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Where is the Catch? The Forgotten Throw of Gichin Funakoshi

Where is the Catch? The Forgotten Throw of Gichin Funakoshi

In this brief article, I want to discuss the “forgotten throw” of Gichin Funakoshi i.e. Nodo-Osae (“throat press” or “pressing the throat”). While a growing number of karateka are familiar with the nine karate throws Gichin Funkaoshi shows in his 1935 book Karate-Do: Kyohan, fewer are aware that they are not the only throws Funakoshi recorded in his written works. In his earlier 1925 book, Rentan Goshin Karate Jutsu, Gichin Funakoshi showed six throws. One of those throws – which is not included in the nine of Karate-Do: Kyohan – is Nodo-Osae.

The photograph associated with the throw has Funakoshi gripping the throat and ankle of this uke (Photo 1)

Unfortunately the text describing the throw makes absolutely no mention of how the ankle ended up in Funakoshi’s hand! The book states:

“Use the right hand to block the opponent’s attacking right hand in a reverse position then immediately replace the right hand with the left while sliding the right hand up to grab his throat and throw him down.”

Many assume that the technique is a defence against a kick, and that Funakoshi simply catches the kick. I believe that to be incorrect.

The strongest piece of evidence for this is the photo of the method in the earlier edition of the book (Ryukyu Kempo Karate, 1922). This book shows the same throws as the 1925 book, but using a different set of photos. The printing plates for Ryukyu Kempo Karate were destroyed in an earthquake in 1923. However, demand for the book was great enough to justify a new edition – complete with new photographs and illustrations – and that became the 1925 book Rentan Goshin Karate Jutsu. However, Ryukyu Kempo Karate and Rentan Goshin Karate Jutsu are essentially the same book. This means we can compare the photos of Nodo-Osae in each book to see if extra information can be gained.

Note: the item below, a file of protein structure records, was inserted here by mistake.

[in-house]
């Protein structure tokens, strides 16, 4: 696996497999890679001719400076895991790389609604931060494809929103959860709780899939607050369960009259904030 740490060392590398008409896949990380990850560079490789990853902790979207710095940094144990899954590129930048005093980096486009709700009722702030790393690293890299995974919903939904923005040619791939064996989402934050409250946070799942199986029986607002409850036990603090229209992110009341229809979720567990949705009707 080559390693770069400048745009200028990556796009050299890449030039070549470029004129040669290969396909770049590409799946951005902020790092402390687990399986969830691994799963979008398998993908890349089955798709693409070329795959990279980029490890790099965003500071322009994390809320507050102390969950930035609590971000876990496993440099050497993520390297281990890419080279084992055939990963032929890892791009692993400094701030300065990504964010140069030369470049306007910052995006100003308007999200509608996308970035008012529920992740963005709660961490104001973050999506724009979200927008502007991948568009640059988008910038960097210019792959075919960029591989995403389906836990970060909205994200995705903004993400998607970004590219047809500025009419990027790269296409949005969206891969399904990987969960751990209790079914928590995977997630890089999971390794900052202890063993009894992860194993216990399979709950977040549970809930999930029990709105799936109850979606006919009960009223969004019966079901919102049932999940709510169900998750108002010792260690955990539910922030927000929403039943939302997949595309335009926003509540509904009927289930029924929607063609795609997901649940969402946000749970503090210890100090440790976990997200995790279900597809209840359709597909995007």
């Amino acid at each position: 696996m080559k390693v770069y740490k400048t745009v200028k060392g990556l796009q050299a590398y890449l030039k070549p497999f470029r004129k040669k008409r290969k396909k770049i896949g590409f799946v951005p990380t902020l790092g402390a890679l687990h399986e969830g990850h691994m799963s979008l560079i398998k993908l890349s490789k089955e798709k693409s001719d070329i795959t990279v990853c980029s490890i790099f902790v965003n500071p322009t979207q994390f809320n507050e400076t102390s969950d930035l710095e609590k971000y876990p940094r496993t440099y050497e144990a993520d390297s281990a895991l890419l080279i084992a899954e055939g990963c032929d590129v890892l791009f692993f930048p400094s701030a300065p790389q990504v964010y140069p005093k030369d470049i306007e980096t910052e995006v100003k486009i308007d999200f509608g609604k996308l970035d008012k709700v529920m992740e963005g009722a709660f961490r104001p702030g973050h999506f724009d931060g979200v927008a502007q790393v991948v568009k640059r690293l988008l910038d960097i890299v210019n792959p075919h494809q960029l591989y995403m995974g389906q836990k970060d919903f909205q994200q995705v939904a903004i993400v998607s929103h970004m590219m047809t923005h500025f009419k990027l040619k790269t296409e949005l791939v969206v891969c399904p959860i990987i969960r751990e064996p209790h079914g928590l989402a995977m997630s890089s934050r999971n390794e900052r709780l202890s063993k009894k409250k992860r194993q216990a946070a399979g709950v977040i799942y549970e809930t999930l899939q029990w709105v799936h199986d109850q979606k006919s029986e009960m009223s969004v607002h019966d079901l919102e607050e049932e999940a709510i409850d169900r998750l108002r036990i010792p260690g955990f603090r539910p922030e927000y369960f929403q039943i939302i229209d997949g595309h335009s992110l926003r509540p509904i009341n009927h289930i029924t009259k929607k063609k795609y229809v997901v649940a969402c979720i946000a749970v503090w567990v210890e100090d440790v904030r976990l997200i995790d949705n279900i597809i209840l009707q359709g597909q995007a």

In Ryukyu Kempo Karate we can see the throat hit, but the leg of uke is still on the floor (Photo 2). This makes clear it is not a “kick catch” but that the intention was for the leg was to be lifted during the technique. Funakoshi even appears to be looking at the leg he intends to lift as uke’s weight shifts backward.

The video below (from a few years ago) shows how I reconstruct the throw. It’s not a “kick catch” but a lifting of the ankle based on the unbalancing effect of the hit / push to the throat.

As you’ll see, it is as effective and efficient throw that I believe should be given its rightful place alongside the nine throws of Karate-Do Kyohan. It’s a method all karateka should know.


For interest, here is a comparison of the photos used for the other throws in the 1922 and 1925 books. The Ryukyu Kempo Karate (1922) photos are on the left. The Rentan Goshin Karate Jutsu (1925) photos are on the right.

One important thing to note is that Funakoshi renamed a few of these throws when they appeared in Karate-Do: Kyohan (1935) and this has been known to cause confusion. For example, “Taniotoshi” is renamed “Gyaku-Zuchi” (upside-down hammer) and the label “Taniotoshi” is now applied to a shoulder throw (what would be “Ippon Seoi Nage” in judo). There are numerous other changes too i.e. “Nejidaoshi” is now “Koma-Nage” (spinning top) and so on. We therefore need to take care with the terminology and be clear on which set of names we are using when discussing these throws.

1) Nejidaoshi: Twisting Down

2) Kusariwa: Chain Ring

3) Taniotoshi: Valley Drop

4) Yaritama: Spearing A Ball

5) Kubiwa: Neck Ring

6) Nodo-Osae: Throat Press